It has been 12 years since the first cryptocurrency appeared.
Back in October 2008 Satoshi Nakamoto published a whitepaper about a peer-to-peer electronic cash system which he dubbed “Bitcoin”.
In early 2009, the first block was mined and the first ever Bitcoin transaction took place. This marked the beginning of the creation of the first decentralized financial system.
Later, the exchange rate was set equal to 1309.03 BTC for 1 US dollar and in May 2010, for the price of 10,000 BTC, two pizzas were bought. This proved for the first time that Bitcoin has intrinsic value to it. As a result, cryptocurrency exchanges and mining farms began to appear. By the end of the year, Bitcoin’s market capitalization surpassed $1 million.
The interest in this new form of electronic payments continued to grow.
In subsequent years, Bitcoin surpassed $1,000 in November 2013. But network security issues and Mt. Gox bankruptcy story marred the success, causing the prices to drop to $164 after about a year.
It took over two years for Bitcoin to surpass the $1,000 mark again in early 2017, leading to a significant surge in demand. But its network was not prepared for such a jump in activity, causing congestion and high levels of transaction fees. The problem was solved by creating a new cryptocurrency through a fork on the network, called Bitcoin Cash (BCH).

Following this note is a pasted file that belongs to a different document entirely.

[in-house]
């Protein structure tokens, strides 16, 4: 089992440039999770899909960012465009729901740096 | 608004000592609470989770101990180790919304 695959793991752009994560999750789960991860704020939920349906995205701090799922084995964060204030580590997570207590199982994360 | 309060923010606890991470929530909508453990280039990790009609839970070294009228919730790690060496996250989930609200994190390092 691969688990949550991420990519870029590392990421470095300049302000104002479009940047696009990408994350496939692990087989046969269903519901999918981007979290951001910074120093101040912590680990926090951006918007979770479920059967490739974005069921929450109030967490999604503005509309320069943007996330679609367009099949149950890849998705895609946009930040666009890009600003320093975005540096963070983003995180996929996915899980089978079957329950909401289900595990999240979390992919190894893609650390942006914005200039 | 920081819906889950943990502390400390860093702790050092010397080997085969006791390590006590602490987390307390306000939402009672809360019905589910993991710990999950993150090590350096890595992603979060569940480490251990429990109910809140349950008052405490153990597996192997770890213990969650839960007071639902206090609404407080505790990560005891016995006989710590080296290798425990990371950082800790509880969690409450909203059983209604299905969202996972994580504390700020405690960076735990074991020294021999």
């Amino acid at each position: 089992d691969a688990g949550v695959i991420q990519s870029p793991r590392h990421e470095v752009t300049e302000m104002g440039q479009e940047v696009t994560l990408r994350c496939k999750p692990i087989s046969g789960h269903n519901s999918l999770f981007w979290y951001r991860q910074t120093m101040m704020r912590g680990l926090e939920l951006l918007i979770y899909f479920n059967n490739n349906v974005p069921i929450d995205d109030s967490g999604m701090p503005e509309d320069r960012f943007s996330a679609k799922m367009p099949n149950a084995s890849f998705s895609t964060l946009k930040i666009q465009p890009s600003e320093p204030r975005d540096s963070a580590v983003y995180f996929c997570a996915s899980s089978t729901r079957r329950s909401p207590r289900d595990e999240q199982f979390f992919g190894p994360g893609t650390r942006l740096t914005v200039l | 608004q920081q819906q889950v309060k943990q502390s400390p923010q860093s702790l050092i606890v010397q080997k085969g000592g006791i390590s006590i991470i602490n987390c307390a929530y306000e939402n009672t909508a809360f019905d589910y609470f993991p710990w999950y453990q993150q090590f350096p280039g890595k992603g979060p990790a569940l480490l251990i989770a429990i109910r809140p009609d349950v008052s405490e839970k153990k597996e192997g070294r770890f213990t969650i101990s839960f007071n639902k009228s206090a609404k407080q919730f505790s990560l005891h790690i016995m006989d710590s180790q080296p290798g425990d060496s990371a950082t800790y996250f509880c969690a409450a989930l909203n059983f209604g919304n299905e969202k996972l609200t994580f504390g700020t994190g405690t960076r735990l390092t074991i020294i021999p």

Eventually, the market moved past the rough patch, and buyer pressure continued to grow. Speculation reached unprecedented levels. As a result, in December 2017, prices arrived at a record high of $19,783.
But almost a year later, Bitcoin’s price dropped to a low of $3,150. It has recovered since then and is already approaching the $20,000 mark.
Given that the number of tokens that are mined per year was recently cut in half, the projected total market value of the leading cryptocurrency is expected to grow 10 times and could surpass $2 trillion by July 2021. Meaning that the price of 1 BTC would be almost $90,000.
But only time will tell if this happens or not.